Normally, once an offer is accepted on a conventional sale, escrow is opened very quickly, but on a short sale, escrow is opened when the bank can get itself together enough to agree to open escrow. Oddly enough, after another month of waiting, we were informed that we were in escrow, although we had not completed any escrow papers. The bank had unilaterally opened escrow. Since we wanted to go with the deal, we quickly signed the papers and made the escrow binding.

Now the waiting really began. On a conventional deal, the parties agree to a length of time for escrow (30 days, 45 days, etc.), not so on a short sale. Buyers just sit in escrow limbo for months. During this period, the bank that owns the note attempts to pawn the sale off on the government or an investor. We heard nothing for two months, and had no idea if and when the sale would close. For anyone considering a short sale, patience is absolutely necessary, espcially during this period. Finally, the letter arrived saying that the seller was ready to go ahead i.e. they had pawned off their losses. This is the point we are at today. The deal should close in four days, but when dealing with a short sale getting one's hopes up is a bad idea. We believe it will close in four days, but we could get a notice tomorrow saying "The deal is off; we are so sorry."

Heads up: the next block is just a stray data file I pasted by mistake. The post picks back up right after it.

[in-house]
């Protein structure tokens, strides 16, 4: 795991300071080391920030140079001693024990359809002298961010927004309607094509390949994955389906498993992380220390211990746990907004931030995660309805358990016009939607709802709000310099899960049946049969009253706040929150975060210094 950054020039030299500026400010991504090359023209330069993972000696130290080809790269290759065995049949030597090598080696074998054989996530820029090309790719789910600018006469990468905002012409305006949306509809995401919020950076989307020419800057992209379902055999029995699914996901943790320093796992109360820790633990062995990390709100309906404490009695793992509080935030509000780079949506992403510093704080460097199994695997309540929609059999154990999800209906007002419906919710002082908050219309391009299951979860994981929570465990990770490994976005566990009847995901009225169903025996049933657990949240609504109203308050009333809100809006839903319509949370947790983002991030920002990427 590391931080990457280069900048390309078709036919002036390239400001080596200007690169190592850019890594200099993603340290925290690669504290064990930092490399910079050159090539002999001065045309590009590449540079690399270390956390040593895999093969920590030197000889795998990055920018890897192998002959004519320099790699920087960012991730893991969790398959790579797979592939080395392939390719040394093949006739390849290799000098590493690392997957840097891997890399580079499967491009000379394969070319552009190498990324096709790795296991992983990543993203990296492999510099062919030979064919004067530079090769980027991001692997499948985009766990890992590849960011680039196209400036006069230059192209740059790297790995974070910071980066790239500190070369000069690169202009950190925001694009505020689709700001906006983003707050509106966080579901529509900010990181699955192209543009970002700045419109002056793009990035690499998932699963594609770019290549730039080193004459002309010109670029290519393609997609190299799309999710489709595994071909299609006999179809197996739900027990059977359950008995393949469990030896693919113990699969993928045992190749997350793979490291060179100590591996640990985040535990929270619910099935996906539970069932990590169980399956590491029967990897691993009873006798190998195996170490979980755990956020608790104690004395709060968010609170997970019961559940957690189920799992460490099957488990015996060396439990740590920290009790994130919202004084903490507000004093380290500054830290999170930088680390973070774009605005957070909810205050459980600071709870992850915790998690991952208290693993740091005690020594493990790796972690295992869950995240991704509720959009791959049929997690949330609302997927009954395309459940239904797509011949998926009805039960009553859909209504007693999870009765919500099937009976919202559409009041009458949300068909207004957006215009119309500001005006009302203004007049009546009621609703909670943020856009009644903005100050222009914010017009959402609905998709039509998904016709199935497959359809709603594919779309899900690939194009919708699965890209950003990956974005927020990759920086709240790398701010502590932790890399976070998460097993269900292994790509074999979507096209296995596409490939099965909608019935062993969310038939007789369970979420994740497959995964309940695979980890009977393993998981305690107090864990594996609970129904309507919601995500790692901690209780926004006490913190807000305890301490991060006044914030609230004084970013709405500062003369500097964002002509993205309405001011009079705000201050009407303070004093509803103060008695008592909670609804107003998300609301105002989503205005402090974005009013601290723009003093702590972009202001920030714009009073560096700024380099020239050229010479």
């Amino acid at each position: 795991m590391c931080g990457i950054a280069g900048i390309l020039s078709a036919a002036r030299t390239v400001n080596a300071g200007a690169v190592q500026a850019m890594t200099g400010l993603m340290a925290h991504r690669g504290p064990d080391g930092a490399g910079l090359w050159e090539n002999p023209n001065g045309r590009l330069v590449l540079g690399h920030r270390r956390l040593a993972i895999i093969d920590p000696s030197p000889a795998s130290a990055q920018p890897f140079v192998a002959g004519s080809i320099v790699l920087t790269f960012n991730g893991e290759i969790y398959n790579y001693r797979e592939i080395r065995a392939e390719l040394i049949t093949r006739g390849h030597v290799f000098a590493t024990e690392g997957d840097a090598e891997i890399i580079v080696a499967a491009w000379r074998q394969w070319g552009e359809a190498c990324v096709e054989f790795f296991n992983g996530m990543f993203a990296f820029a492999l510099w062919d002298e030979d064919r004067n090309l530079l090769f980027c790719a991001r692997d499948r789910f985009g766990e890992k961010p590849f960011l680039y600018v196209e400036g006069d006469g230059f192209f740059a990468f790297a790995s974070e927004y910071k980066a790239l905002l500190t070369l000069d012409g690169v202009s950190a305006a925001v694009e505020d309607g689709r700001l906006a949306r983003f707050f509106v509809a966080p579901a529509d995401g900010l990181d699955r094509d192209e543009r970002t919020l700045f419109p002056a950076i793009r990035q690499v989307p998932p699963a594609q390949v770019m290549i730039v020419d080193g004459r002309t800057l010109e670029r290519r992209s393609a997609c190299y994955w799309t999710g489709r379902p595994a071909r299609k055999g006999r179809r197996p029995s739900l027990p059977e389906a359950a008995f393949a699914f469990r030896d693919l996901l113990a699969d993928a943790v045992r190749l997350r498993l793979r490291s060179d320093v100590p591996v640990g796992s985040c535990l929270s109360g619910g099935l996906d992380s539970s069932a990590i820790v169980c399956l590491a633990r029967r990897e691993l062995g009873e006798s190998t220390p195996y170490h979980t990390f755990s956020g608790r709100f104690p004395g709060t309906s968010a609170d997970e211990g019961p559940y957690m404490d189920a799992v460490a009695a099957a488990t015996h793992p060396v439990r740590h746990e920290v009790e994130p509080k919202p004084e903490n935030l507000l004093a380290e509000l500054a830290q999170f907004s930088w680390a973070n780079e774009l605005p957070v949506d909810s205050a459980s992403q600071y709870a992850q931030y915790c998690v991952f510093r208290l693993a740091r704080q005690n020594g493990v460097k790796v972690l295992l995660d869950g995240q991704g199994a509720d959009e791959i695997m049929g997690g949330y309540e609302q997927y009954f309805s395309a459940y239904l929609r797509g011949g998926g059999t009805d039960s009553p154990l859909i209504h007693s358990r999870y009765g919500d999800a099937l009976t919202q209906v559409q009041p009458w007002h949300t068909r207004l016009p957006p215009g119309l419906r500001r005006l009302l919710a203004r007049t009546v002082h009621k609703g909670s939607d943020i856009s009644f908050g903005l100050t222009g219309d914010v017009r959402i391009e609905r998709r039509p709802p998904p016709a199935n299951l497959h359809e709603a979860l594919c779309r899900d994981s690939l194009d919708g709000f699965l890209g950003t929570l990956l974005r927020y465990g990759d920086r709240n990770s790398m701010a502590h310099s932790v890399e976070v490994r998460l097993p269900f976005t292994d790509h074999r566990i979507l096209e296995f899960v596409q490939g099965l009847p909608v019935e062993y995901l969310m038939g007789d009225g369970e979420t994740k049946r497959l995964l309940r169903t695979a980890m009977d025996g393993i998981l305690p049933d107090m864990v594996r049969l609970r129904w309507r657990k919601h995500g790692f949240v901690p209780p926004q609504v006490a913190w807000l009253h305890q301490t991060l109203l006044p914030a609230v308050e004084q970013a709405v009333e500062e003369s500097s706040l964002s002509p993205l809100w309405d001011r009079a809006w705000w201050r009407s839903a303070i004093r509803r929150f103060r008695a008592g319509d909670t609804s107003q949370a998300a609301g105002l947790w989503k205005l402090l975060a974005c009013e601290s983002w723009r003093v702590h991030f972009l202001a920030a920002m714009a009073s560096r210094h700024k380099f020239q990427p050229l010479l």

If time is important, a short sale is not a good idea. However, if you are looking for a fantastic deal and don't like the idea of an auction, a short sale might be a good solution. (More about short sales and bank-owned sales next time.)

Sunday, April 25, 2010

Be In It For the Long Run

Eventually, my wife and I found the perfect vacation home. It was relatively new, in the right location, and priced right. Thus, we put in a full-price offer, despite it being a buyer's market.